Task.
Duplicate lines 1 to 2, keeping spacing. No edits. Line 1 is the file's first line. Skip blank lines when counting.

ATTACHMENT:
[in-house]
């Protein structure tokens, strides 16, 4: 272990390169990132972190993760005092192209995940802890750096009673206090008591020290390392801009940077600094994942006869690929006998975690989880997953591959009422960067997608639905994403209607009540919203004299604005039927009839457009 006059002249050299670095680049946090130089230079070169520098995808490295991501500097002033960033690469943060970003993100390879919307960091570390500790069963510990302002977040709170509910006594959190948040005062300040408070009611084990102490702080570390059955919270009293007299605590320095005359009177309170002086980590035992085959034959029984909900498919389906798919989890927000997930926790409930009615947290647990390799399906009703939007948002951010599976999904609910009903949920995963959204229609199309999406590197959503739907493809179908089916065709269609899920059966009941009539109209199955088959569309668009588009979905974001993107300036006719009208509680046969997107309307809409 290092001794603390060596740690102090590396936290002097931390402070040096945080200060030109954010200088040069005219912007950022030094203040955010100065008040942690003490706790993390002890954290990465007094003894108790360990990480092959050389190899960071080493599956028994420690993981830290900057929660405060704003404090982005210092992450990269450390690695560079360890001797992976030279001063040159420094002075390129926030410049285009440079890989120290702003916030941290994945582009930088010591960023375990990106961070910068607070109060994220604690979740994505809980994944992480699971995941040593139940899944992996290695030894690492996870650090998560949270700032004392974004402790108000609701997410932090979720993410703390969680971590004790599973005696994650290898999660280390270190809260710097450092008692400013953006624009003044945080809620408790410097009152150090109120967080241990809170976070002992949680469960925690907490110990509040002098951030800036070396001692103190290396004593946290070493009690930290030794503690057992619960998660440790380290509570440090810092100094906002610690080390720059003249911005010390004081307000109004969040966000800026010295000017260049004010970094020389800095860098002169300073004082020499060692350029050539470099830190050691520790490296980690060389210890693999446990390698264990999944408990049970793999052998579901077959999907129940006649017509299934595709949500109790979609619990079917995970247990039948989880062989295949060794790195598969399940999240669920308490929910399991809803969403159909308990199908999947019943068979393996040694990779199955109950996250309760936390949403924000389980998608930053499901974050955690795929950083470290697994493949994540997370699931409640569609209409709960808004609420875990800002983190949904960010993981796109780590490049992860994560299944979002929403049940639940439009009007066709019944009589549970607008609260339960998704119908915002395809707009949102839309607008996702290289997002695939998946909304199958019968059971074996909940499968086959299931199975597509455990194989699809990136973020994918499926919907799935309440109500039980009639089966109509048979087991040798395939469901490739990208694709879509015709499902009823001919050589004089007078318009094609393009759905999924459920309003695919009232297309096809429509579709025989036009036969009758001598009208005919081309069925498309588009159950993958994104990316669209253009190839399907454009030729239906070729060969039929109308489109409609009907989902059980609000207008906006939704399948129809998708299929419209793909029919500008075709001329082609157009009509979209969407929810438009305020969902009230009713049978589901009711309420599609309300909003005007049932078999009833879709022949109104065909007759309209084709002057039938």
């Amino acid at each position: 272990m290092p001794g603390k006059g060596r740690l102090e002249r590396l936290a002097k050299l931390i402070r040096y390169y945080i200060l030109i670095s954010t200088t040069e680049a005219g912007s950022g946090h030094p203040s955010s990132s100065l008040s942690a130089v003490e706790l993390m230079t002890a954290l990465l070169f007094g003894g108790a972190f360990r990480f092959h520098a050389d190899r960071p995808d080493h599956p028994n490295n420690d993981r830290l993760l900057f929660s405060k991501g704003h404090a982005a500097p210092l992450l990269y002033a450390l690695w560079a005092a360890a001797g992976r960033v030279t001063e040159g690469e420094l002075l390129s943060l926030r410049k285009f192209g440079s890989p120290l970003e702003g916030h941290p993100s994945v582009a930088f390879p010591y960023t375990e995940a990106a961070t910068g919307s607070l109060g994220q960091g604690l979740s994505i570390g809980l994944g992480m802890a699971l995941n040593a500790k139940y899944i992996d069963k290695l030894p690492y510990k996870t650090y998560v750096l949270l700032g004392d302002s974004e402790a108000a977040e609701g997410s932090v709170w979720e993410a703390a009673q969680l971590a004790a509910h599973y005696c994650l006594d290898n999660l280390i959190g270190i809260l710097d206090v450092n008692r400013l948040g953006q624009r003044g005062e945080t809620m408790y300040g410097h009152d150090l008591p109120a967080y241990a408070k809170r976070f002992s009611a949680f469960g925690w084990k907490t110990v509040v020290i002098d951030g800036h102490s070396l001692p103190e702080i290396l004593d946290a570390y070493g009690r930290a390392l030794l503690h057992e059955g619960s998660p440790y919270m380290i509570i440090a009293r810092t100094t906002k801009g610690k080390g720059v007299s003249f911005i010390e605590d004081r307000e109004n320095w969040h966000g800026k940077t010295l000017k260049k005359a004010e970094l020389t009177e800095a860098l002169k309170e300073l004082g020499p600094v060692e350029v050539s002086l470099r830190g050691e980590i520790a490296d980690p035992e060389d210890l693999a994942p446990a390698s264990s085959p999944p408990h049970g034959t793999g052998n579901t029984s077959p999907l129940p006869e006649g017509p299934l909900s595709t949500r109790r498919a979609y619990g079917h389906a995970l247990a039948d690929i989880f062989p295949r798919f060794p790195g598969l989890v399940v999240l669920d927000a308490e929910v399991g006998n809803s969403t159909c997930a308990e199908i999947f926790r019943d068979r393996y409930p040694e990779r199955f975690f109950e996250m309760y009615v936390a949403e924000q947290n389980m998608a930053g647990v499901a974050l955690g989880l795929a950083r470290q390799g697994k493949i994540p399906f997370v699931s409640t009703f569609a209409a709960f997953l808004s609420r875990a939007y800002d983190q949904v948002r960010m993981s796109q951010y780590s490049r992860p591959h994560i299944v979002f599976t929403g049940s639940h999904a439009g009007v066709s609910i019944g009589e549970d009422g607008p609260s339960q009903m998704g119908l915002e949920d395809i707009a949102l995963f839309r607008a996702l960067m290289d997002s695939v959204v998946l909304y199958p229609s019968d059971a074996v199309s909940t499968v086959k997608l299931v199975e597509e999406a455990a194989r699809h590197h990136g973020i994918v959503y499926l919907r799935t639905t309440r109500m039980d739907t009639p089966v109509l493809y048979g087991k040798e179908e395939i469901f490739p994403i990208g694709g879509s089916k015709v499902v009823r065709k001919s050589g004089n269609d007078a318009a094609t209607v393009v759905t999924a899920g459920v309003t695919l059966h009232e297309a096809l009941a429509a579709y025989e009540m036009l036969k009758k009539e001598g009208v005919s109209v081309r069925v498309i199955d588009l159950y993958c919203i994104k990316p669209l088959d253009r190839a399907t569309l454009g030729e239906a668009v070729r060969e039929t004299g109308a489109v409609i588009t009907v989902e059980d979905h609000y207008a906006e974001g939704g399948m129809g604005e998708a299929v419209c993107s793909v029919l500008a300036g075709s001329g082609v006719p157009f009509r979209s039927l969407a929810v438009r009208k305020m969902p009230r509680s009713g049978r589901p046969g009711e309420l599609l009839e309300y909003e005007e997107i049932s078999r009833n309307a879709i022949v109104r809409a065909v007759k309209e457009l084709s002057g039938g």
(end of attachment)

[in-house]
């Protein structure tokens, strides 16, 4: 272990390169990132972190993760005092192209995940802890750096009673206090008591020290390392801009940077600094994942006869690929006998975690989880997953591959009422960067997608639905994403209607009540919203004299604005039927009839457009 006059002249050299670095680049946090130089230079070169520098995808490295991501500097002033960033690469943060970003993100390879919307960091570390500790069963510990302002977040709170509910006594959190948040005062300040408070009611084990102490702080570390059955919270009293007299605590320095005359009177309170002086980590035992085959034959029984909900498919389906798919989890927000997930926790409930009615947290647990390799399906009703939007948002951010599976999904609910009903949920995963959204229609199309999406590197959503739907493809179908089916065709269609899920059966009941009539109209199955088959569309668009588009979905974001993107300036006719009208509680046969997107309307809409 290092001794603390060596740690102090590396936290002097931390402070040096945080200060030109954010200088040069005219912007950022030094203040955010100065008040942690003490706790993390002890954290990465007094003894108790360990990480092959050389190899960071080493599956028994420690993981830290900057929660405060704003404090982005210092992450990269450390690695560079360890001797992976030279001063040159420094002075390129926030410049285009440079890989120290702003916030941290994945582009930088010591960023375990990106961070910068607070109060994220604690979740994505809980994944992480699971995941040593139940899944992996290695030894690492996870650090998560949270700032004392974004402790108000609701997410932090979720993410703390969680971590004790599973005696994650290898999660280390270190809260710097450092008692400013953006624009003044945080809620408790410097009152150090109120967080241990809170976070002992949680469960925690907490110990509040002098951030800036070396001692103190290396004593946290070493009690930290030794503690057992619960998660440790380290509570440090810092100094906002610690080390720059003249911005010390004081307000109004969040966000800026010295000017260049004010970094020389800095860098002169300073004082020499060692350029050539470099830190050691520790490296980690060389210890693999446990390698264990999944408990049970793999052998579901077959999907129940006649017509299934595709949500109790979609619990079917995970247990039948989880062989295949060794790195598969399940999240669920308490929910399991809803969403159909308990199908999947019943068979393996040694990779199955109950996250309760936390949403924000389980998608930053499901974050955690795929950083470290697994493949994540997370699931409640569609209409709960808004609420875990800002983190949904960010993981796109780590490049992860994560299944979002929403049940639940439009009007066709019944009589549970607008609260339960998704119908915002395809707009949102839309607008996702290289997002695939998946909304199958019968059971074996909940499968086959299931199975597509455990194989699809990136973020994918499926919907799935309440109500039980009639089966109509048979087991040798395939469901490739990208694709879509015709499902009823001919050589004089007078318009094609393009759905999924459920309003695919009232297309096809429509579709025989036009036969009758001598009208005919081309069925498309588009159950993958994104990316669209253009190839399907454009030729239906070729060969039929109308489109409609009907989902059980609000207008906006939704399948129809998708299929419209793909029919500008075709001329082609157009009509979209969407929810438009305020969902009230009713049978589901009711309420599609309300909003005007049932078999009833879709022949109104065909007759309209084709002057039938």